Mother Jones has accused Bill O’Reilly of misrepresenting events during his time as a correspondent at a level on par with now-disgraced NBC Nightly News anchor Brian Williams. The accusation is a serious one, considering — as our little video demonstrates — Mr. Williams’ misrepresentations are either the result of being a pathological liar or straight-up delusional.
David Corn, the Washington bureau chief for the uber left-wing magazine and author of the article O’Reilly called ” total bullshit,” said the most popular man in cable news “recounted dramatic stories about his own war reporting that don’t withstand scrutiny—even claiming he acted heroically in a war zone that he apparently never set foot in.”
Corn, whom to be fair everyone knows is the left’s go-to media hit man, the man responsible for planting Jimmy Carter’s grandson in order to get the now-infamous “47 Percent” video of Mitt Romney, focuses on Mr. O’Reilly’s role as a CBS correspondent in the 1982 shooting war between Britain and Argentina over the Falkland Islands.
Put aside the anti- and pro-O'Reilly ranting. Read my piece, read his defense & Corn's response, read Mother Jones, make up your own mind
— HowardKurtz (@HowardKurtz) February 20, 2015
We tend to agree with Mr. Kurtz — insofar as we would also suggest reading the original article on Mother Jones and follow it up with O’Reilly’s response in a piece Kurtz put out today — but also on his analysis.
Mr. Corn not only makes accusations in his argument that are backed up by obfuscating events and O’Reilly’s own comments, but built an argument on the foundation of semantics, rather than some specific story that O’Reilly told about being in and/or on the Falklands during the actual shootout.
That being said, if the story regarding the cameraman bleeding from the ear turns out to be false, and believe us we will find out if it is, then he will have some explaining to do.
“I was in a situation one time, in a war zone in Argentina, in the Falklands, where my photographer got run down and then hit his head and was bleeding from the ear on the concrete,” O’Reilly said in an April 2013 interview with a reporter from the Boston Globe following the Boston Marathon bombing. “And the army was chasing us. I had to make a decision. And I dragged him off…”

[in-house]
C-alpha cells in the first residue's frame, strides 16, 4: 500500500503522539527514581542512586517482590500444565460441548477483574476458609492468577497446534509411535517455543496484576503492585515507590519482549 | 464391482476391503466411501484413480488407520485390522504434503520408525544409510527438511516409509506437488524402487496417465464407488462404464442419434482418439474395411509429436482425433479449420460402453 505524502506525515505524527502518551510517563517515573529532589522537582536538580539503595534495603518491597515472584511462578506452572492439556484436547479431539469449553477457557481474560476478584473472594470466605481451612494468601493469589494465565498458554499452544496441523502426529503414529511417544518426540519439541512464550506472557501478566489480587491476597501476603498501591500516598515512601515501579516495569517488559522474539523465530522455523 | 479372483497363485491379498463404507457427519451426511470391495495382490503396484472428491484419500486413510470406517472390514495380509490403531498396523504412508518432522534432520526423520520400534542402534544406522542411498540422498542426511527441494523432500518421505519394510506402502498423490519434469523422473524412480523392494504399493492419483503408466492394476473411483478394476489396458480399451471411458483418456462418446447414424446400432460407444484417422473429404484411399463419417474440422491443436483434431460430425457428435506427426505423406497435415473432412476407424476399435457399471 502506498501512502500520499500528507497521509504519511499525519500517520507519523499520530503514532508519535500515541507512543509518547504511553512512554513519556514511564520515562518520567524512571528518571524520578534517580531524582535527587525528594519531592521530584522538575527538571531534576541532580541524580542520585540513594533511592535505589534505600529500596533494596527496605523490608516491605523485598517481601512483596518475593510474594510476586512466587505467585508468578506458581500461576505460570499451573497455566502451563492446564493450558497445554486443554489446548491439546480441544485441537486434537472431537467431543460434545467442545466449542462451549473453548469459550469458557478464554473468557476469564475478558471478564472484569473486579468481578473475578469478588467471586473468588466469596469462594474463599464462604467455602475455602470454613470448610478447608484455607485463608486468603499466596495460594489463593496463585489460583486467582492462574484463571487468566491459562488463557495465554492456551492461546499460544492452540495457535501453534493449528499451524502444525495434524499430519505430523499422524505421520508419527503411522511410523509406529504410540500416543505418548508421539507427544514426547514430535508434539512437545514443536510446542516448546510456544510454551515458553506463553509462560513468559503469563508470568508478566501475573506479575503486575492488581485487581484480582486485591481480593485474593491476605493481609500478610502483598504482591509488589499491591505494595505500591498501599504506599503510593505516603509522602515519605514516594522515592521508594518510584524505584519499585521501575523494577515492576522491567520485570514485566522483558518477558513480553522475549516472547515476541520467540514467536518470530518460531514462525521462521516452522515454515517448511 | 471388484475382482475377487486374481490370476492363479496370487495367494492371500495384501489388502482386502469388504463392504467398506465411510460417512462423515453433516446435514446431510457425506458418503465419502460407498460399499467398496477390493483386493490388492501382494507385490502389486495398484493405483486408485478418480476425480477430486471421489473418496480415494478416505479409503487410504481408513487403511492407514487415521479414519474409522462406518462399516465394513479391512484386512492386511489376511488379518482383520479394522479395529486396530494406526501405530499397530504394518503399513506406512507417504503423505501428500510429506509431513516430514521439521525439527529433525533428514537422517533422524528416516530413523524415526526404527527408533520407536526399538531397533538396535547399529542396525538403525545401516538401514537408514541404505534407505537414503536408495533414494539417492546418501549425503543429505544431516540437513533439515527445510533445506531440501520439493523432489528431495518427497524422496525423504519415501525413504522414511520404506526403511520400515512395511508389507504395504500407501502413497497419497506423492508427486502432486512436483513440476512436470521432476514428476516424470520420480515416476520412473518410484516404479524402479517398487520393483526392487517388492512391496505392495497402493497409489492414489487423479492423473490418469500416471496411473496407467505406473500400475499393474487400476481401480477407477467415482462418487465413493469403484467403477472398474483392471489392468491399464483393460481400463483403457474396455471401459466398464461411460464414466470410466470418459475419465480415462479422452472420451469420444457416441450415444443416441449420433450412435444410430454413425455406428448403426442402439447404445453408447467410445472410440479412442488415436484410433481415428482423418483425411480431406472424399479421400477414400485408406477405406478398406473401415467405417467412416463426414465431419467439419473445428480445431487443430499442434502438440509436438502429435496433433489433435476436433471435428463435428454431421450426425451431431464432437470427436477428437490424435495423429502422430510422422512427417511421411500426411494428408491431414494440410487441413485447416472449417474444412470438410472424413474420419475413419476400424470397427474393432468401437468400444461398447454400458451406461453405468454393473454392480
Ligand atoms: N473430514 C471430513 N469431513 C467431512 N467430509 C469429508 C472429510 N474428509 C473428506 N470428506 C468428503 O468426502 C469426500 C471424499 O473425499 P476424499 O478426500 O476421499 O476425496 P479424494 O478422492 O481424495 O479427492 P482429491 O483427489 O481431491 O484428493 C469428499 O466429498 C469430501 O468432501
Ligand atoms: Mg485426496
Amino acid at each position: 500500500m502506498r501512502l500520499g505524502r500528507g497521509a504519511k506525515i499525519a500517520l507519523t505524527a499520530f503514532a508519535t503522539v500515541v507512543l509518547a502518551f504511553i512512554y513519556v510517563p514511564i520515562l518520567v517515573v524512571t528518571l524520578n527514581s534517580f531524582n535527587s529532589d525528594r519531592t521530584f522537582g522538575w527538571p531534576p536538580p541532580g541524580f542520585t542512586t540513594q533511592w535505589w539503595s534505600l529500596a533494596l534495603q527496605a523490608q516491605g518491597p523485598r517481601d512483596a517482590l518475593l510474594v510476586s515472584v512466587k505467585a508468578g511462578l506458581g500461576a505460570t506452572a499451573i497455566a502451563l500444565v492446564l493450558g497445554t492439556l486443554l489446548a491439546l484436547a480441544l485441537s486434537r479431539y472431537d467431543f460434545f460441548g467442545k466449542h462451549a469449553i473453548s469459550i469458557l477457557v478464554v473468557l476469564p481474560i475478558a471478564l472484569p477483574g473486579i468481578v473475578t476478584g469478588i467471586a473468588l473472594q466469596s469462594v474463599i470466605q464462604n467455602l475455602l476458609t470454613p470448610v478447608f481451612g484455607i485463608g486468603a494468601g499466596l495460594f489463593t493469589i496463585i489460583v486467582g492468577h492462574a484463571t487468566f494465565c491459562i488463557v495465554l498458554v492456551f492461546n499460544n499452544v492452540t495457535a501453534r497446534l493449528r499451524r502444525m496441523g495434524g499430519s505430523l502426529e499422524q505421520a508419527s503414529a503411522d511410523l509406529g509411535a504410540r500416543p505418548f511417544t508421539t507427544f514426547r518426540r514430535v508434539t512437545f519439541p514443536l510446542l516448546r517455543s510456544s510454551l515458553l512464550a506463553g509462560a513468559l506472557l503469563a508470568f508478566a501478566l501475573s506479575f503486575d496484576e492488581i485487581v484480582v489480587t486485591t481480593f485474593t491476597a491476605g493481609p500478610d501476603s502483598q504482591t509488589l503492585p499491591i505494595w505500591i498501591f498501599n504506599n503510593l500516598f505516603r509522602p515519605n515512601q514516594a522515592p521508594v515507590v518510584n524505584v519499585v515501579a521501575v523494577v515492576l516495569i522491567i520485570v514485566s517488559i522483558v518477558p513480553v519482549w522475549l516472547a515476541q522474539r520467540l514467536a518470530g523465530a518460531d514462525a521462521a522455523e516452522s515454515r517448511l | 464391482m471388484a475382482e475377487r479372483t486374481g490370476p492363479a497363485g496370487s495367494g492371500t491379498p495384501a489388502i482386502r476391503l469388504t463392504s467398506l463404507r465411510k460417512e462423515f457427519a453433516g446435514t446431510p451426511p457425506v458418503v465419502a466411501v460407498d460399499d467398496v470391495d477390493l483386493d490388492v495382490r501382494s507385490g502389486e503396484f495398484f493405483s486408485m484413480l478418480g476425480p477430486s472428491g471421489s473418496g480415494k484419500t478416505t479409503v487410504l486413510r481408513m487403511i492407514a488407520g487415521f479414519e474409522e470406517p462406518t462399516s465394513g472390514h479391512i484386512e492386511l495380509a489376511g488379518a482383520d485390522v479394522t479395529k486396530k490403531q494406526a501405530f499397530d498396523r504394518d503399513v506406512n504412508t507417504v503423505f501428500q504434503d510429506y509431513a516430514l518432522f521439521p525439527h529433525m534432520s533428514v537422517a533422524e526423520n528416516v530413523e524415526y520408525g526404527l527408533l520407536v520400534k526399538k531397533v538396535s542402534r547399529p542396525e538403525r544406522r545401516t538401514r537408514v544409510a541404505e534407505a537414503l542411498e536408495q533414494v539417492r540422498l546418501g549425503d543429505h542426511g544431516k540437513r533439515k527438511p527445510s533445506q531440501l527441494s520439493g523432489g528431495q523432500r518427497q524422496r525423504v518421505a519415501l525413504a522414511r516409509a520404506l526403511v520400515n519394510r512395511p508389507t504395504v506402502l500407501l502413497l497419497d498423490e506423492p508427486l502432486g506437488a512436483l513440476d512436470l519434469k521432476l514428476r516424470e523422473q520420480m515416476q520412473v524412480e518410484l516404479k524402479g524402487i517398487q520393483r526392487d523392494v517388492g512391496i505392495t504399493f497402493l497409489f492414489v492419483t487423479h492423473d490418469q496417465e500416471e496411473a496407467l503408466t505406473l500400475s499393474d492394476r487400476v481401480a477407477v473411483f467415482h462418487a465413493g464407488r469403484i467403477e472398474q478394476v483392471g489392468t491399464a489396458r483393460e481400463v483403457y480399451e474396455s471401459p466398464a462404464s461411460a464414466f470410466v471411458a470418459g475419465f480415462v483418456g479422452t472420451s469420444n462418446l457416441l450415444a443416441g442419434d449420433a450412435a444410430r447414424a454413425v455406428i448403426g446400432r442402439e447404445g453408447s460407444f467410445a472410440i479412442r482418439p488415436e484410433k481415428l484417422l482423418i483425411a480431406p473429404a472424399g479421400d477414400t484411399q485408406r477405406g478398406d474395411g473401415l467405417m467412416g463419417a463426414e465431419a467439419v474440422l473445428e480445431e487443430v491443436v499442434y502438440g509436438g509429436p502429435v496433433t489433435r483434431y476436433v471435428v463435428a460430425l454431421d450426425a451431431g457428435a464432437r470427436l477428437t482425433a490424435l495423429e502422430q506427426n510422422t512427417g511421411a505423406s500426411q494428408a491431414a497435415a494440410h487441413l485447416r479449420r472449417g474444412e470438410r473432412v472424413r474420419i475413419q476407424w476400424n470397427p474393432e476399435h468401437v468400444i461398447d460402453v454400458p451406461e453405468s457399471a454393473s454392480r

While that would be a tall tale indeed, it is still embellishment of an actual event. It’s a far cry from Brian Williams’ repeated verbal detachments from reality. Further, Corn’s own words largely validate O’Reilly’s account of events.
“Thousands took to the streets. Hundreds of troops surrounded the presidential palace,” O’Reilly said during a 2009 interview with a television station in the Hamptons. “I was in the middle of that. A reporter was shot in the legs. People were throwing rocks, bricks, some had guns.”
And that’s pretty much was Corn writes in Mother Jones.
“Dispatches on the protest filed by reporters from the New York Times, the Miami Herald, and UPI note that thousands did take to the street, setting fires, breaking store windows, and that riot police did battle with protesters who threw rocks and sticks,” the article states. “They say tear gas was deployed; police clubbed people with nightsticks and fired rubber bullets; reporters were assaulted by demonstrators and by police; and a photojournalist was wounded in the legs by gunfire.”
Now, the only difference is in whether or not anyone died from their injuries. Our feeling is two-fold. First, if they were willing to shoot at Western reporters at all, then they are willing to shoot their own in the head. And that could be true whether any of those organizations reported on it or not at the time.